But Sharansky concedes, "There is a big gap in infrastructure, in the conditions, in the level of income and so on which is only partially explained by the objective situation."

He focuses on narrowing this gap by planning for improved infrastructure and economic development and promises to give Israeli Arab communities a fair shake.

jv0 "The principle is, if you want a strong society, which can also resist our enemies, it must be a society where citizens feel themselves equal, where they can work [and] where they can have access to the resources of the society," he says.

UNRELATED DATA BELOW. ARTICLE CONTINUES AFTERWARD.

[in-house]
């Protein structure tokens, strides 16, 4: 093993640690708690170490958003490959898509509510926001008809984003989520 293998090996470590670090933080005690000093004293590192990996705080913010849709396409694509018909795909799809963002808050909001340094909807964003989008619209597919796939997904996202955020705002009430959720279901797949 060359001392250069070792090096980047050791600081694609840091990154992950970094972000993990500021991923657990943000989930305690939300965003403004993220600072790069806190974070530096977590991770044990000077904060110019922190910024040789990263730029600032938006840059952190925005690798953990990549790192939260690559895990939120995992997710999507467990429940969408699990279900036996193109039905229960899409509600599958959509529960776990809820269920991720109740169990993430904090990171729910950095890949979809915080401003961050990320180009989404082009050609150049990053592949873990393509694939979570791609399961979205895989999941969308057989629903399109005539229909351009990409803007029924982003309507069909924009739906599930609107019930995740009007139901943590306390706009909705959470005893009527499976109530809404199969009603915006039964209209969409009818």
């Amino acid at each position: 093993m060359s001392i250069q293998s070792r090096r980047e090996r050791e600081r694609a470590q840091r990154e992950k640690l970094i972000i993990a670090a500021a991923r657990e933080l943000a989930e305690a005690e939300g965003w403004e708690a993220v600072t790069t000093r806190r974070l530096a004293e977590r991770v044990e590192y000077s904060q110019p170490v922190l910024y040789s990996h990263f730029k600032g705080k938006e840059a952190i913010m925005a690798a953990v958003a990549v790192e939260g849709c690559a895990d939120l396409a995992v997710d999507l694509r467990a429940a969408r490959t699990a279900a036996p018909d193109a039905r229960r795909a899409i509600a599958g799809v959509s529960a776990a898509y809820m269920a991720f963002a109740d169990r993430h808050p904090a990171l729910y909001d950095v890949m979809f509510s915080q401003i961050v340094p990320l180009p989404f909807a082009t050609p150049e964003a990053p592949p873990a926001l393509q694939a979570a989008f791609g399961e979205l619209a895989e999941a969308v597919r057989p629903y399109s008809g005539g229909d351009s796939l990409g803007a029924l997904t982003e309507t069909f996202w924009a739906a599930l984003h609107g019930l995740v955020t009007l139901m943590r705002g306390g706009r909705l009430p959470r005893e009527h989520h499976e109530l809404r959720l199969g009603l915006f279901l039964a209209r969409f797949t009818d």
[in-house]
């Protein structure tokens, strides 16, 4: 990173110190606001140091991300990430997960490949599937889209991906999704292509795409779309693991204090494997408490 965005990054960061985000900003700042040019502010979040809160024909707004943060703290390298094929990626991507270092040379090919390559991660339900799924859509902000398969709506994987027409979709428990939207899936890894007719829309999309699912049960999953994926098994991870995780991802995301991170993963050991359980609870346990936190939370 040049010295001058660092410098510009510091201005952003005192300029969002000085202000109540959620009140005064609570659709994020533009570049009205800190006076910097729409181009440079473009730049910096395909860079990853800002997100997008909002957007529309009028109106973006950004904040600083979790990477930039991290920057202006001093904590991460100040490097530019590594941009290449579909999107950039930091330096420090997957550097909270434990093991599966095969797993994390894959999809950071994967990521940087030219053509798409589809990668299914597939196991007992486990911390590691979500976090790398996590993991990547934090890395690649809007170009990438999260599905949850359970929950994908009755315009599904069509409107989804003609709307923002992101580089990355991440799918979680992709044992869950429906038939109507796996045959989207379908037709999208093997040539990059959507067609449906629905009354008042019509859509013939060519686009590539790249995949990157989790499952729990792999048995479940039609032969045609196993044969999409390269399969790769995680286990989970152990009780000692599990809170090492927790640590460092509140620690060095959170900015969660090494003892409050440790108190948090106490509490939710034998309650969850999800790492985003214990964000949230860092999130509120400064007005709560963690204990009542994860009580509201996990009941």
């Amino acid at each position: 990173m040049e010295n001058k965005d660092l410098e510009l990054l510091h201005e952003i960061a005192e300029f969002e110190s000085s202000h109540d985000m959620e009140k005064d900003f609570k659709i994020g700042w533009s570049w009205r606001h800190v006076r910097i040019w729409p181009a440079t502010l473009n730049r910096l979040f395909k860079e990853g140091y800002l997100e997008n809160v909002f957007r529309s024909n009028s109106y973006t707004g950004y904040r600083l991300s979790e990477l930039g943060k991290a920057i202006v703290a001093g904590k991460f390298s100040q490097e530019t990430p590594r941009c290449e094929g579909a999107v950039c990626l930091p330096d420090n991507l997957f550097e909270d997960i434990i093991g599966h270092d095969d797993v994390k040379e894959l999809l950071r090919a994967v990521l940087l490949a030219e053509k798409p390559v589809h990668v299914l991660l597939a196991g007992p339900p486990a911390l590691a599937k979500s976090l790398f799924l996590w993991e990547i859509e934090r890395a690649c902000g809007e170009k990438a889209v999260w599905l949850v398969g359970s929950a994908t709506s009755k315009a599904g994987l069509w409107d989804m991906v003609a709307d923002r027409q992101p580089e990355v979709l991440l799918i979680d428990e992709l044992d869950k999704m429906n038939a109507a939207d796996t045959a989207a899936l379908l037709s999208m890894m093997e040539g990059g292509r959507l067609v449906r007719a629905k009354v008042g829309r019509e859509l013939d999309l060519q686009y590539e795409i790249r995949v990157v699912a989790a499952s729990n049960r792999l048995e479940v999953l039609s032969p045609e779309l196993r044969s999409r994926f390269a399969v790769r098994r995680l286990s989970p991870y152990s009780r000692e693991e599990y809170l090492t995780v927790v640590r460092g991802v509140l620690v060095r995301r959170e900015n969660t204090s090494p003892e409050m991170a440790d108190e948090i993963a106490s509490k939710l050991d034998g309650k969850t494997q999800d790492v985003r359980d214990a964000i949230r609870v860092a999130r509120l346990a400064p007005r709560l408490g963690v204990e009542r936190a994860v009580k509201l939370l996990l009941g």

In weighing plans for municipalities to expand, he will apply the same criteria to Arab and Jewish municipalities, he said. At the same time, he will crack down on a proliferation of "illegal" construction in Arab areas and insist that Arabs get over their aversion to high-rise residential buildings to accommodate greater population density.

As Arab and Jewish populations continue to grow in this tiny country, tension over land appears inevitable, despite Sharansky's stress on fair treatment.

If so, both sides may need to grasp a lesson from the end of Ismail Badir's story, 44 years after his dramatic survival.

The Jewish military governor of the region came to visit him in the hospital and gave the nurses instructions to treat him well. Badir now visits the retired governor, who is old and blind.

And a chance encounter reacquainted him with the Israeli surgeon who amputated his leg. "We have a good relationship," he said.